Service? Or money and control?
In June, home schooling parents in Santa Clara County received a mailing from the county office of education. The cover letter explained that a proposal for a new charter school was under consideration and asked the parents to complete the enclosed survey to assist the department in determining what services families might be interested in receiving.
The survey, which could be completed anonymously, asked routine questions that Home School Legal Defense Association has seen on similar questionnaires: Why are you home schooling? What kind of support do you need? What are your child's academic strengths and weaknesses? Would you allow home visits? Can your child use e-mail to communicate and complete assignments? Can your child do research on the Internet? What grade levels would you need served?
None of these questions are required by law, and HSLDA advised our members they were under no obligation to complete the survey.
Charter schools in California have been in the news quite a bit during the last several months. While HSLDA does not represent students enrolled in charter schools, a number of our member families have forwarded us newspaper articles discussing charter school funding issues. The school district or charter school administration receives average daily attendance funding for each home school student while incurring very little expense to run the program. These articles support HSLDA's long-standing belief that money is a significant part of the motivation behind charter schools for home schoolers and public school independent study programs.
This focus on money is usually combined with a perceived need for control-whether the education establishment is blatantly opposing home education or trying to lure home educators back into the "system." The letter from the Santa Clara County Office of Education makes this abundantly clear:
The vision of this charter school includes providing information, coaching and support to have all students reach or exceed the California Grade Level Standards, thus preparing them for re-entry into the public school system successfully, or preparing them well for a world of work or higher education.
Providing support to the home school parent is often not the main motivation behind such offers of assistance. Rather, local schools or departments of education are interested in controlling the education program, and ultimately wooing home schooled students back into public school. If they thought home schooling parents were doing a good job, there would be no reason for the public schools to have home school programs, other than the fact that they are losing a tremendous amount of money because thousands of children are being home schooled in the state of California. But home schoolers have repeatedly proven that they do not need help from the public school-they can do, and are doing, a better job.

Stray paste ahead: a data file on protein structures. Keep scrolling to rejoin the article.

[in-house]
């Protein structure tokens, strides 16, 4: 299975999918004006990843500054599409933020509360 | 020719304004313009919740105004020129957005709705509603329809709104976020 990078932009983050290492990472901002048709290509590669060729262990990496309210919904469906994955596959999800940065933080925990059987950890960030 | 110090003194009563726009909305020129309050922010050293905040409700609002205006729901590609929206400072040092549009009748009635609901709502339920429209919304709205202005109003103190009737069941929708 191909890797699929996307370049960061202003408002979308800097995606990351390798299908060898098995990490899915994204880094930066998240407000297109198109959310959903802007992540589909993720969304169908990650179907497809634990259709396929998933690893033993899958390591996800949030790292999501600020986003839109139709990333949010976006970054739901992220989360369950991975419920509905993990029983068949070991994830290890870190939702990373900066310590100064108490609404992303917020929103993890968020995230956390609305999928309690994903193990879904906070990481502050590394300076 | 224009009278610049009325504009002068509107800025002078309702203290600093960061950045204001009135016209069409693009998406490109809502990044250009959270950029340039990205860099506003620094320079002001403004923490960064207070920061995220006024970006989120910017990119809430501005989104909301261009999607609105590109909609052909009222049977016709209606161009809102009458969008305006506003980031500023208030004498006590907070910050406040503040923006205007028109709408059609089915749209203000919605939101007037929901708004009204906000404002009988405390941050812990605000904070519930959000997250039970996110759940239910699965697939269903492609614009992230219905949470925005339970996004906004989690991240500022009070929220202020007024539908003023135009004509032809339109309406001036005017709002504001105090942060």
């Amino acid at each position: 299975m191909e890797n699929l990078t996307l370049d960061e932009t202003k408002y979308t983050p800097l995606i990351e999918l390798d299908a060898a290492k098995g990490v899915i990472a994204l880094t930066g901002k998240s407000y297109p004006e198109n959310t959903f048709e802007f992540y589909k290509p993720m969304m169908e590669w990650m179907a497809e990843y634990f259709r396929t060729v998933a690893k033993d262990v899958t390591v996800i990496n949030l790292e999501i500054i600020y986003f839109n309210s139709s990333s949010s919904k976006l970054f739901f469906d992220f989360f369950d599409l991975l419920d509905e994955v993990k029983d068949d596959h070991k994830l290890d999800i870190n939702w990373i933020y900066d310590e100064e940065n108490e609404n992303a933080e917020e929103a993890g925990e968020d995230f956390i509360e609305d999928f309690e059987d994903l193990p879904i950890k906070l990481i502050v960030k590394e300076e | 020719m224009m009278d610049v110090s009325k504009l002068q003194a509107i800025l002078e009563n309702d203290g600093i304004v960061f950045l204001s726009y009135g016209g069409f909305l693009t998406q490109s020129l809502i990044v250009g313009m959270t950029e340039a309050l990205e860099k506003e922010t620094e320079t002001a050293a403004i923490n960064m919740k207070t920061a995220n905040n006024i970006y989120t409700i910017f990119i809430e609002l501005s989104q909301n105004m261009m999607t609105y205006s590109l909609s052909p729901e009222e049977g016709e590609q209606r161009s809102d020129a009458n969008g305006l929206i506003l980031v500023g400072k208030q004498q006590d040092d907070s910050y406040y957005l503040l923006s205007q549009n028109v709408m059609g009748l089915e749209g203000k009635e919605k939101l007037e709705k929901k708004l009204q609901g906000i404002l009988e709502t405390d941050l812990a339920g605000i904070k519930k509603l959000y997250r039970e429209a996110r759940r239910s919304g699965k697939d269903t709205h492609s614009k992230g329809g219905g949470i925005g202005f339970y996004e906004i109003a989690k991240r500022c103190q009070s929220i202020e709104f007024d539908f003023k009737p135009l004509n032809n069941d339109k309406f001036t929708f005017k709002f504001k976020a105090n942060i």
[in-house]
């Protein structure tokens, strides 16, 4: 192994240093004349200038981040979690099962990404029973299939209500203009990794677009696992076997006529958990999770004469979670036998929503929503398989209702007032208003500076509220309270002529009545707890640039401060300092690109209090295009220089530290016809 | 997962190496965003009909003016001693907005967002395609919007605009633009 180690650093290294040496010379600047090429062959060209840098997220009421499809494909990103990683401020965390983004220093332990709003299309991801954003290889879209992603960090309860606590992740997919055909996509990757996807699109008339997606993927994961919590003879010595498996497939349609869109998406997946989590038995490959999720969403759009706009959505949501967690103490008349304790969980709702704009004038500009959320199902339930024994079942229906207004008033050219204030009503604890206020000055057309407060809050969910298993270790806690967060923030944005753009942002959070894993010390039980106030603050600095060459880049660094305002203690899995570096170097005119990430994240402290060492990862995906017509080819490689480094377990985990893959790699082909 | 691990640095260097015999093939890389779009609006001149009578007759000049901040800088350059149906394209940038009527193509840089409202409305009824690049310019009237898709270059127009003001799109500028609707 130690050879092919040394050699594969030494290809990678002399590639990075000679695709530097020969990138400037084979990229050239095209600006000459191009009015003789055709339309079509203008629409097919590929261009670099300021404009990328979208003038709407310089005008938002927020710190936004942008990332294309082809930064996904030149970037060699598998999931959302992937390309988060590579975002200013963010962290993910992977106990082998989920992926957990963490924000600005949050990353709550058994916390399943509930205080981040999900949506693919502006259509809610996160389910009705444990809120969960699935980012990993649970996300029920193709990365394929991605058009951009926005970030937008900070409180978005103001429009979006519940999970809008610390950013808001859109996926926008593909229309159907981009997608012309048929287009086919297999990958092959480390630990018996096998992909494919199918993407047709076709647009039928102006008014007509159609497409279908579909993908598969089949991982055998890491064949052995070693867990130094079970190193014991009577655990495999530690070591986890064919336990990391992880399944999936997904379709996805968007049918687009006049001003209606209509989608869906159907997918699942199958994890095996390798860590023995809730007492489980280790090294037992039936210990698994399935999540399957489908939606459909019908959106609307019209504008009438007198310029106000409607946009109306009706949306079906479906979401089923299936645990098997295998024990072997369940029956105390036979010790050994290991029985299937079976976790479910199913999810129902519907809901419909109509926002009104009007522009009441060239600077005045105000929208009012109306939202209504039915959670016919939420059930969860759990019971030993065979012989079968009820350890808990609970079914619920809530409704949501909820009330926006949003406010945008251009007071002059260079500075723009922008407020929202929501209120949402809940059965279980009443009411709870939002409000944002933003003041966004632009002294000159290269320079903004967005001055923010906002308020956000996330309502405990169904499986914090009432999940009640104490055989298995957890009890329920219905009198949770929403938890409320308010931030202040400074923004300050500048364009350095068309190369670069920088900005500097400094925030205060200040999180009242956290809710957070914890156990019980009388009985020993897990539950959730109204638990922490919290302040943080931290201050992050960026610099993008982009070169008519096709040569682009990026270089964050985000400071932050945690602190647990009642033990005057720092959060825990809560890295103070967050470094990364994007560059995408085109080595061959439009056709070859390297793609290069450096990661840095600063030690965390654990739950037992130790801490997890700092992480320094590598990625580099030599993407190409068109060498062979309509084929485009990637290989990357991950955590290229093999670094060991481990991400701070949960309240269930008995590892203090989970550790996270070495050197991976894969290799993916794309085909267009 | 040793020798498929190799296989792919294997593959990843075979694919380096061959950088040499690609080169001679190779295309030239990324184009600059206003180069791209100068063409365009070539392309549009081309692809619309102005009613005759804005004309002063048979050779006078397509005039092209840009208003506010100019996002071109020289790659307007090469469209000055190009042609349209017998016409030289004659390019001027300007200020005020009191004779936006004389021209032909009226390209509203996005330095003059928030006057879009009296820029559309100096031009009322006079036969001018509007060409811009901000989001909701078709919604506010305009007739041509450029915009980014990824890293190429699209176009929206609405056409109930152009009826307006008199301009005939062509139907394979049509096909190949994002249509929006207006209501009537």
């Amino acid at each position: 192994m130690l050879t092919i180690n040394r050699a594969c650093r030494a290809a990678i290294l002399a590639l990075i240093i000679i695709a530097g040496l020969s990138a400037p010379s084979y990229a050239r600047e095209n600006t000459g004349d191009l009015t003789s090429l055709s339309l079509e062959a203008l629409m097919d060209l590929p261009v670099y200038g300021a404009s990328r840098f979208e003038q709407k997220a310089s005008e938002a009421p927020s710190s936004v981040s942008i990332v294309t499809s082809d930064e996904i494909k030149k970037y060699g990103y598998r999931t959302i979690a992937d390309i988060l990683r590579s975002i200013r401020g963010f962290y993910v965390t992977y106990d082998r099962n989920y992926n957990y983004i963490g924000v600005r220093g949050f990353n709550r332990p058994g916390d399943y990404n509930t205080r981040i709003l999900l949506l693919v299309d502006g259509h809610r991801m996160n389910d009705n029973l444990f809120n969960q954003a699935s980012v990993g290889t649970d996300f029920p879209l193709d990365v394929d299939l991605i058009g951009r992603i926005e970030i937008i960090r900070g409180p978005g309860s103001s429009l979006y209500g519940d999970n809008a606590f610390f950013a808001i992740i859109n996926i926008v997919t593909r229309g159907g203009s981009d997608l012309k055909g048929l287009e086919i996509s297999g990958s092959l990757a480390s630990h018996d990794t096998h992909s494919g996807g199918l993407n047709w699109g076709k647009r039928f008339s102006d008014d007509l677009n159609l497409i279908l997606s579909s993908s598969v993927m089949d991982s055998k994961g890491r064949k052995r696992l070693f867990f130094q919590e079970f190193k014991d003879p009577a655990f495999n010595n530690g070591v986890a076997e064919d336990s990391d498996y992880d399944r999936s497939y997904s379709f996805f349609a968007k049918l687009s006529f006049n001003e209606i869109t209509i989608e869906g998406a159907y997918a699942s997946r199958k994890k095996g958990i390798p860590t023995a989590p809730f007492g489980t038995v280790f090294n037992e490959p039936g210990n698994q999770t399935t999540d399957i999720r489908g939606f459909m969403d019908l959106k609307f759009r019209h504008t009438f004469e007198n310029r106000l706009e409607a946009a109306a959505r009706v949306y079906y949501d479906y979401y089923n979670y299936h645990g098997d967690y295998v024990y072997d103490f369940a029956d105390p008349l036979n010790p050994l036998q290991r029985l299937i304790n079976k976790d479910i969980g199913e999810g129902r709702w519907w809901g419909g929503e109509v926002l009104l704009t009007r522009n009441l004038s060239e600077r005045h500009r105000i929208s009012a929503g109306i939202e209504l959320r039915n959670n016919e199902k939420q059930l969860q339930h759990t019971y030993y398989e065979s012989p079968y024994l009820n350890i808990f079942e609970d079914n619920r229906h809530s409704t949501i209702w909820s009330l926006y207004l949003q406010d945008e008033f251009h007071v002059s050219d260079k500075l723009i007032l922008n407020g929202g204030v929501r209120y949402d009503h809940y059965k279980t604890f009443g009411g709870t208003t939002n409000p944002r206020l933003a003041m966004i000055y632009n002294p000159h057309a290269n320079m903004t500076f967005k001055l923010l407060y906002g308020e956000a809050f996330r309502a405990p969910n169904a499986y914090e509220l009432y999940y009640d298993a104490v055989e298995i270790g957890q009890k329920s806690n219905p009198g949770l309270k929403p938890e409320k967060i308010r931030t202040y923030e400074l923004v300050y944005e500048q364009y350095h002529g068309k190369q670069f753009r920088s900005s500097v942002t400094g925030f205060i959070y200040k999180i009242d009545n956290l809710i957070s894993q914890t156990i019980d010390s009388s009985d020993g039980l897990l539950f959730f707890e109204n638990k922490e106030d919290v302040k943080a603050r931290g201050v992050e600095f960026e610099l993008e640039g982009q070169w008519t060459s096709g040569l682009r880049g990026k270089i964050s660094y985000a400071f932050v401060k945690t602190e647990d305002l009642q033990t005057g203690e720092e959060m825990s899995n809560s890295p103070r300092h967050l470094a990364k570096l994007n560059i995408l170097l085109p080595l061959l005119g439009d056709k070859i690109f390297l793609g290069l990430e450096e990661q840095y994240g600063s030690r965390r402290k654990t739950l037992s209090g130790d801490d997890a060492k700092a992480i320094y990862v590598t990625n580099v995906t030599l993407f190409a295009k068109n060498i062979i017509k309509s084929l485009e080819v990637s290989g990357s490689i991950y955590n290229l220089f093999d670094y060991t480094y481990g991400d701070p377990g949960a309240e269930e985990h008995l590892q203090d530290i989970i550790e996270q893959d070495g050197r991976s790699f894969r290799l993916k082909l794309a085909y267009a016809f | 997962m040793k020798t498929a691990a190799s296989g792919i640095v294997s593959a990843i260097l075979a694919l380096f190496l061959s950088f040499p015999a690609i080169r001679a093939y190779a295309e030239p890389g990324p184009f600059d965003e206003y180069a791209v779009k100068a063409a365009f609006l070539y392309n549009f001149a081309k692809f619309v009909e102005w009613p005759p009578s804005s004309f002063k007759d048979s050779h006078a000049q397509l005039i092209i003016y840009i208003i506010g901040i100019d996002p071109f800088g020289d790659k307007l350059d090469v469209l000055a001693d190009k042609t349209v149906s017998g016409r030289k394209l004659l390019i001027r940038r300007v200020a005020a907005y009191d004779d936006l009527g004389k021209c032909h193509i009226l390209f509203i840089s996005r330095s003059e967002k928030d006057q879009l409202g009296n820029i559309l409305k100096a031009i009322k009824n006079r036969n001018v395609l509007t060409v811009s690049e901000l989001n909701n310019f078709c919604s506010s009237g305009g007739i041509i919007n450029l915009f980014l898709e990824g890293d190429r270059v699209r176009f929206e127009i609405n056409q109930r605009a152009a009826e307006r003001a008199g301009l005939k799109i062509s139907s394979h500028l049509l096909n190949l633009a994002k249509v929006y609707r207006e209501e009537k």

Don't buy into the myth that you need a charter school or independent study program through the public school to be successful.
Our staff recently spoke with a California home school mother who had had a very rough year: a death in the family and an emotionally trying year in every way. She was worried that she had not been giving her children what they needed academically and was on the verge of giving up home schooling because she thought she was failing. We did our best to reassure and encourage her that she was doing the best thing for her children by home schooling and that her life would be far more stressful if she were trying to undo the effects of public school. A week later, she called back to enthusiastically report her 8th grader's achievement test results: post high school in most subjects.
Even the "little" that we think we are giving our children produces results that far exceed the California Grade Level Standards.
- J. Michael Smith